Monday 14 Dec 2015
Greater Manchester rail passengers a step closer to greener, faster, more reliable services as enlarged Farnworth tunnel reopens
- Region & Route:
- | North West & Central
Passengers on one of the busiest rail routes in the north west of England are a step closer to a faster, more reliable electrified railway after the new tunnel at Farnworth opened to passenger train services this morning (Monday 14 Dec 2015).
As part of Network Rail’s Railway Upgrade Plan, Farnworth Tunnel, near Bolton, has been enlarged to accommodate two electrified lines which will mean greener, faster and more reliable services for passengers when electrification of the line from Manchester to Preston is complete.
Over the weekend engineers worked to connect the new tracks through the tunnel to restore a full timetable for passengers traveling on one of the busiest routes in the north west.*
Upgrading the railway through Farnworth posed a particular engineering challenge, as the twin tunnels which carry the railway under the main A666 Manchester to Bolton road weren’t big enough to accommodate the overhead lines which will power electric trains.
The solution was to keep one of the 270m-long tunnels open to trains, while the other – just 1.5m away – was completely rebuilt using the UKs biggest tunnel boring machine , making it big enough for two tracks and their overhead power lines.
As well as rebuilding the tunnel, around 120 people have worked on the project to:
- install a concrete lining and permanent rib supports to the tunnel which has remained open
- demolish and rebuild Farnworth and Moses Gate train stations in line with the new tracks
- lower over 1,600m of track to support an increase in line speed to 100mph
- install a new footbridge at Kearsley
- demolish and reconstructed a road bridge (Cemetery Road)
Nick Spall, route delivery director at Network Rail, said: “The work we have done at Farnworth is part of a major upgrade to electrify one of the region’s busiest commuter routes. It will mean faster trains with more seats, giving passengers better journeys and boosting the economy.
“Over the weekend our engineers worked round the clock to connect the new tracks through the tunnel, and I’m delighted that we have been able to restore the full timetable for passengers on this key route.
“I would like to thank passengers and the local community for their patience whilst we have carried out this work, which will bring real benefits in the future.”
A spokesperson for First TransPennine Express said: “The opening of the new Farnworth Tunnel is fantastic news for our customers and staff. We understand how difficult it has been for everyone involved during these works and we’re very grateful for our customers’ patience during service alterations. These works have been essential and it’s great to see the tunnel open once again.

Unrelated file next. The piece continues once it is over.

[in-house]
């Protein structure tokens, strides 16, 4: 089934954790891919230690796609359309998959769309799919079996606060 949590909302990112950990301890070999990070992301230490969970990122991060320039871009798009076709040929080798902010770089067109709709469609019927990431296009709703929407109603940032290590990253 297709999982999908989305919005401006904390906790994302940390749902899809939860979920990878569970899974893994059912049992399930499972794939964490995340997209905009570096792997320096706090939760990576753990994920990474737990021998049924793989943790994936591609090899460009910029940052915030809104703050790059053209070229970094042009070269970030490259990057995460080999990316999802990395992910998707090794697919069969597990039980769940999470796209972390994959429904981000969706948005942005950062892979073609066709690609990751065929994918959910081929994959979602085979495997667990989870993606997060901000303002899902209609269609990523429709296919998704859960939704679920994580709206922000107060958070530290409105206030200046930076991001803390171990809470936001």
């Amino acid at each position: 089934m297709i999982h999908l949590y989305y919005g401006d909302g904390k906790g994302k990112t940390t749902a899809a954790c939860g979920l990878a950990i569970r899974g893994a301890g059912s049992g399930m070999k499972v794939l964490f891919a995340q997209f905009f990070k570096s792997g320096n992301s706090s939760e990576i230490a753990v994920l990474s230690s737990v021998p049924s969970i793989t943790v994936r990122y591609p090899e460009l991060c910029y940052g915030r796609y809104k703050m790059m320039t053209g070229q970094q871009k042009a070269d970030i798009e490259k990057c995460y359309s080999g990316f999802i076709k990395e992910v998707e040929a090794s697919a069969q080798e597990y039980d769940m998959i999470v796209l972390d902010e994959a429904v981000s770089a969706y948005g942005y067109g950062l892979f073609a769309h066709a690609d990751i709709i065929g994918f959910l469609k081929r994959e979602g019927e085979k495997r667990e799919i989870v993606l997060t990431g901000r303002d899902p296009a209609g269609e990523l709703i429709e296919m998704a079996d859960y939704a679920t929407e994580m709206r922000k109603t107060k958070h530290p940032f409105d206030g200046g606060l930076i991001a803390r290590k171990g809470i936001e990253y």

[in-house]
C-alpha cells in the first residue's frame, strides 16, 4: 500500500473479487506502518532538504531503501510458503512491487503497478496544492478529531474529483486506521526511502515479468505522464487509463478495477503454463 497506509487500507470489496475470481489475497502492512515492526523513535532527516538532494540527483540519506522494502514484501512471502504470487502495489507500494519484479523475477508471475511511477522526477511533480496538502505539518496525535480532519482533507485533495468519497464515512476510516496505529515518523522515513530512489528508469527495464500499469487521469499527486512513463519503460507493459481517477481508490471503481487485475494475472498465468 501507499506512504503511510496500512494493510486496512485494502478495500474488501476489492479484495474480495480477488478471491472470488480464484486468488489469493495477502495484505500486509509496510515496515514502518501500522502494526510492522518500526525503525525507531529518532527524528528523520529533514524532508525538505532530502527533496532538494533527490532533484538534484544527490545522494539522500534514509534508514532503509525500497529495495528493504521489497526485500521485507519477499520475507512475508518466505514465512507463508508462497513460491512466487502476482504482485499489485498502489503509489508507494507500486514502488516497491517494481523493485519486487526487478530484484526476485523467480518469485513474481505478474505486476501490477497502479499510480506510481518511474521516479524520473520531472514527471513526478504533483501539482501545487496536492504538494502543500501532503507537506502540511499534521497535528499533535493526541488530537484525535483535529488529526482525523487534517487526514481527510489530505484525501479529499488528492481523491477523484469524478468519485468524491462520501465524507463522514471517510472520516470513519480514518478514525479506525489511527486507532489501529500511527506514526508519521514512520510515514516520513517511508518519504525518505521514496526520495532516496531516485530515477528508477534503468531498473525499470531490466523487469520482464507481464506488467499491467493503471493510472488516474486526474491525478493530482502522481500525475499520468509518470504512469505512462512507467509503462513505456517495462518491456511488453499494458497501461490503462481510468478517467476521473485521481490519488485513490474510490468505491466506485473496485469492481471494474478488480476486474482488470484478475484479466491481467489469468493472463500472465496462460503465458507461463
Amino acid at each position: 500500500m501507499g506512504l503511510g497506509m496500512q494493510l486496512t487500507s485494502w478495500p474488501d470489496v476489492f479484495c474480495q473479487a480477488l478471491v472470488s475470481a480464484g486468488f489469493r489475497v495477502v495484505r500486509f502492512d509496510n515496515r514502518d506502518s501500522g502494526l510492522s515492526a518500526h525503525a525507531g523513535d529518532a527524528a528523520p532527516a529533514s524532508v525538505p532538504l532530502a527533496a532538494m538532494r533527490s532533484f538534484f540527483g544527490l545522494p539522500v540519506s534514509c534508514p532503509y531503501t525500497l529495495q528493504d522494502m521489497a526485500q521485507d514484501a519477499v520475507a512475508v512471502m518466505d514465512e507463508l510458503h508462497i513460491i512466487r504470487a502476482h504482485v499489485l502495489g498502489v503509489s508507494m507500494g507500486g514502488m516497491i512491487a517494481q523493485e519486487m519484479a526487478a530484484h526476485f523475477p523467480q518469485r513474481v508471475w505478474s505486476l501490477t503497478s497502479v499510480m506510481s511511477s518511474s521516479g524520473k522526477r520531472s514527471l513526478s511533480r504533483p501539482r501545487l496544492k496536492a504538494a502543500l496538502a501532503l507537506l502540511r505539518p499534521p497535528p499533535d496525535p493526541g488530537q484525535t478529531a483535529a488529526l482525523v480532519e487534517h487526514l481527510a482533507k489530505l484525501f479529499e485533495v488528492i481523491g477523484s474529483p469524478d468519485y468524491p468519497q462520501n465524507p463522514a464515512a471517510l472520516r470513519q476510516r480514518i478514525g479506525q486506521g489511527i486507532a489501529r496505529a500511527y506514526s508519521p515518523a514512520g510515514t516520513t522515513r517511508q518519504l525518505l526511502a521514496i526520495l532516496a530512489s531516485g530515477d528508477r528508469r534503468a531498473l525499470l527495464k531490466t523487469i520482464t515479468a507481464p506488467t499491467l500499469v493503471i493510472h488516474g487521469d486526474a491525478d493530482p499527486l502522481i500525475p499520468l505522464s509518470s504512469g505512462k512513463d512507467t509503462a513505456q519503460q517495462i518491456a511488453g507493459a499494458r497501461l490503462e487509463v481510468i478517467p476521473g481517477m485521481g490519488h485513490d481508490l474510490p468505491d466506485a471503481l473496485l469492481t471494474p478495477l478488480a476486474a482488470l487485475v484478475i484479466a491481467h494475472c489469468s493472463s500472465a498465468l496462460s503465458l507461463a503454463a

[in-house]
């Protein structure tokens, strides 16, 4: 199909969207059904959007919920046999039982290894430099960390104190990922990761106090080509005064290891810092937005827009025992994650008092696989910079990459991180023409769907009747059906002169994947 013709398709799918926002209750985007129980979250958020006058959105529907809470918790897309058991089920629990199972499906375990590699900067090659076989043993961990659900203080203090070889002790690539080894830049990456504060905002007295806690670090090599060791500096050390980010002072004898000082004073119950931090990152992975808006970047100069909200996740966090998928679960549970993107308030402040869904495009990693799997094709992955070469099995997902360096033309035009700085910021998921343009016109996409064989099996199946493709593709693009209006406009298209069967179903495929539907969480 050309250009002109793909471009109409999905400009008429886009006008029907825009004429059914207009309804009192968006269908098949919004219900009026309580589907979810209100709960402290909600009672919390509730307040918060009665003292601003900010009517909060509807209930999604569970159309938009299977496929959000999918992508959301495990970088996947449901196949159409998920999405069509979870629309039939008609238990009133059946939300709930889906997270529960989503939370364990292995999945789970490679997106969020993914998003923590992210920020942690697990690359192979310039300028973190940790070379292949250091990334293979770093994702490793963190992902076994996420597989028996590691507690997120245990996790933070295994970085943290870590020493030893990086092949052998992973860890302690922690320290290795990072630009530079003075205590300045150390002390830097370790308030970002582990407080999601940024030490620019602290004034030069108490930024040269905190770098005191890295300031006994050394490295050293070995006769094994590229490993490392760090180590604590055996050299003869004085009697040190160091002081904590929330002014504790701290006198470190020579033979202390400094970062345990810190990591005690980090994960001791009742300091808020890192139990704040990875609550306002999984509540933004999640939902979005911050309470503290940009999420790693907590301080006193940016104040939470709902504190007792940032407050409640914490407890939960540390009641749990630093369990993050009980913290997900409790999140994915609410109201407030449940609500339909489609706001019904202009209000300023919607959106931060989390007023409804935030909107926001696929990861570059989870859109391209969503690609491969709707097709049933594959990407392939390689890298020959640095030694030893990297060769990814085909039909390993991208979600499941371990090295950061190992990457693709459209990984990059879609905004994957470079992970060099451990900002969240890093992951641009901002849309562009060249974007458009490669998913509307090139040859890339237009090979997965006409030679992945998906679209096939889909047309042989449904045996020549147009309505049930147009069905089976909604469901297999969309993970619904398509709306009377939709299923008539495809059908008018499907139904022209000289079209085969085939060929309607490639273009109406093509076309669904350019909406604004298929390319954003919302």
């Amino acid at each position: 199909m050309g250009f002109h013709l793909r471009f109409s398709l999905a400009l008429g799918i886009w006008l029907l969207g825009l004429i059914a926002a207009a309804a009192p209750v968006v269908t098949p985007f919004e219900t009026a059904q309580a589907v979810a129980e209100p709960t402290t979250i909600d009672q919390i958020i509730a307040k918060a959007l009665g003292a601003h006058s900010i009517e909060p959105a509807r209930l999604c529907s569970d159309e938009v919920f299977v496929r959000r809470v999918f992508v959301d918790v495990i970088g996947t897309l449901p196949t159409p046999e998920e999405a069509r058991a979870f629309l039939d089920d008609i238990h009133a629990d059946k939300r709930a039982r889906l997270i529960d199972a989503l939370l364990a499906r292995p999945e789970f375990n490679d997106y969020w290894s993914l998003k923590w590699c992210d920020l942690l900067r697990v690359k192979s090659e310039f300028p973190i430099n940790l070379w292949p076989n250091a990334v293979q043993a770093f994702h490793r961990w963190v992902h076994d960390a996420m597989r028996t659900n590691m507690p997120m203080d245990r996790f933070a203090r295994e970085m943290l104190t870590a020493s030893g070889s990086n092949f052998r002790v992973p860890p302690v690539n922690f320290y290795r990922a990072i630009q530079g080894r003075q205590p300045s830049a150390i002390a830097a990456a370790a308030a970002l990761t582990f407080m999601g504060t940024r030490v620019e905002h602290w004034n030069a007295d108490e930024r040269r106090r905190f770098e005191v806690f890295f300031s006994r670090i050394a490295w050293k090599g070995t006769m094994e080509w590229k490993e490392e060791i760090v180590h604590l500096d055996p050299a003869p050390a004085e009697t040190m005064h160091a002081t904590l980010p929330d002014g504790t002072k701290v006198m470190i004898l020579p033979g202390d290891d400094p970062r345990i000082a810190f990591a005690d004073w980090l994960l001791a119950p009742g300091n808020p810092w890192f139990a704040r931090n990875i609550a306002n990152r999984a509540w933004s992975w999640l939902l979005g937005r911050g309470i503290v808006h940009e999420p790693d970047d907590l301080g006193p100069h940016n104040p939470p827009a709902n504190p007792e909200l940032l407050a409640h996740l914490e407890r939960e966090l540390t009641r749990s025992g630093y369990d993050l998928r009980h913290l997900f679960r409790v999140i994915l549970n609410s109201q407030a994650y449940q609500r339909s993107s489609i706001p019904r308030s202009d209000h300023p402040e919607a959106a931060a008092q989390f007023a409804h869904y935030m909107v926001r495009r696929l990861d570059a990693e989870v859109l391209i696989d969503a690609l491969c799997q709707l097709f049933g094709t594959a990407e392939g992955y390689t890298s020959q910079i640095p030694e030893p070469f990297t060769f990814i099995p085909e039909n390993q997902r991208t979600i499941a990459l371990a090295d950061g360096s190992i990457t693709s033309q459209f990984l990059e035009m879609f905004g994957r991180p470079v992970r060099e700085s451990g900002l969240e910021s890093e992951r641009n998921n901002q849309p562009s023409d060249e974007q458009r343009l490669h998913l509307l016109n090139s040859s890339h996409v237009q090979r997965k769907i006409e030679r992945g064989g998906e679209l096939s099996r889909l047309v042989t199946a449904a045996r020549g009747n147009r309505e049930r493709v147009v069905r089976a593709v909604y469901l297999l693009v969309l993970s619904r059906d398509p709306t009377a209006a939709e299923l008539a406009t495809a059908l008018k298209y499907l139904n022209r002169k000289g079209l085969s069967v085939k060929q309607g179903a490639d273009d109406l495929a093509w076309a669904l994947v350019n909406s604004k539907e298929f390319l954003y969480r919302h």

Alex Hynes, Managing Director for Northern Rail, said: ”With services now returning through the newly developed Farnworth Tunnel, we have the opportunity to not only provide extra seats to our customers travelling through Bolton but to also start planning for an exciting new phase of electrification in the North West. Our customers have been amazingly patient throughout this complex and challenging project. What better way to reward them than with bigger and better electric trains. We’re really looking forward to being able to share the benefits of electrification in the North West with our customers.”
The weekend closure of the route on 12-13 December has seen the new tracks brought into use through the new tunnel. There will initially be a speed restriction on this new section of railway, which will be removed after some further work in the new year which will require an additional closure of the railway. Full details will be confirmed as soon as possible.
* While trains have been running in both directions on a single line, services have been less frequent but more carriages have been added to trains to maintain the usual level of capacity. Returning to a normal timetable from Monday 14 December will enable Northern Rail to restore train service frequency and station calls as well as provide longer trains.
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About Network Rail
We own, operate and develop Britain's railway infrastructure; that's 20,000 miles of track, 30,000 bridges, tunnels and viaducts and the thousands of signals, level crossings and stations. We run 20 of the UK's largest stations while all the others, over 2,500, are run by the country's train operating companies.
Usually, there are almost five million journeys made in the UK and over 600 freight trains run on the network. People depend on Britain's railway for their daily commute, to visit friends and loved ones and to get them home safe every day. Our role is to deliver a safe and reliable railway, so we carefully manage and deliver thousands of projects every year that form part of the multi-billion pound Railway Upgrade Plan, to grow and expand the nation's railway network to respond to the tremendous growth and demand the railway has experienced - a doubling of passenger journeys over the past 20 years.